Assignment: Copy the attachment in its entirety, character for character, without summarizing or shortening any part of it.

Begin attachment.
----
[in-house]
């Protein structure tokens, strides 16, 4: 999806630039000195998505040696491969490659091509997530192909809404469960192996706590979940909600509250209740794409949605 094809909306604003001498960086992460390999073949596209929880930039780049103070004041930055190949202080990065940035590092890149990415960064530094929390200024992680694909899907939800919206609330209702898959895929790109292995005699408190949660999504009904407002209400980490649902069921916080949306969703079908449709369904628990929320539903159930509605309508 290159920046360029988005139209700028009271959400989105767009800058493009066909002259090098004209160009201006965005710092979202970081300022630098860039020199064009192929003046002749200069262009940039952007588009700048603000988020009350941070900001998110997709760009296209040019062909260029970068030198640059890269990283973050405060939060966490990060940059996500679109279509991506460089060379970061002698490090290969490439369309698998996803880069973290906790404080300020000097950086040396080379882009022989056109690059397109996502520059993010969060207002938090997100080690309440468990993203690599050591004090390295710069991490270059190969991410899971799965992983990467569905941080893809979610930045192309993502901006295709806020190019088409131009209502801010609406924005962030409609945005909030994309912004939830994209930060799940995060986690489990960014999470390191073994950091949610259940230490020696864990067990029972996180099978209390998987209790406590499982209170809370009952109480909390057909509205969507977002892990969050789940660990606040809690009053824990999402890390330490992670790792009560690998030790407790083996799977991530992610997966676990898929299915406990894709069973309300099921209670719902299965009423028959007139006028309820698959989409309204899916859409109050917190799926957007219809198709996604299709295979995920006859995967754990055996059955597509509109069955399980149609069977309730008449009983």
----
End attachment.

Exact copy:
[in-house]
């Protein structure tokens, strides 16, 4: 999806630039000195998505040696491969490659091509997530192909809404469960192996706590979940909600509250209740794409949605 094809909306604003001498960086992460390999073949596209929880930039780049103070004041930055190949202080990065940035590092890149990415960064530094929390200024992680694909899907939800919206609330209702898959895929790109292995005699408190949660999504009904407002209400980490649902069921916080949306969703079908449709369904628990929320539903159930509605309508 290159920046360029988005139209700028009271959400989105767009800058493009066909002259090098004209160009201006965005710092979202970081300022630098860039020199064009192929003046002749200069262009940039952007588009700048603000988020009350941070900001998110997709760009296209040019062909260029970068030198640059890269990283973050405060939060966490990060940059996500679109279509991506460089060379970061002698490090290969490439369309698998996803880069973290906790404080300020000097950086040396080379882009022989056109690059397109996502520059993010969060207002938090997100080690309440468990993203690599050591004090390295710069991490270059190969991410899971799965992983990467569905941080893809979610930045192309993502901006295709806020190019088409131009209502801010609406924005962030409609945005909030994309912004939830994209930060799940995060986690489990960014999470390191073994950091949610259940230490020696864990067990029972996180099978209390998987209790406590499982209170809370009952109480909390057909509205969507977002892990969050789940660990606040809690009053824990999402890390330490992670790792009560690998030790407790083996799977991530992610997966676990898929299915406990894709069973309300099921209670719902299965009423028959007139006028309820698959989409309204899916859409109050917190799926957007219809198709996604299709295979995920006859995967754990055996059955597509509109069955399980149609069977309730008449009983």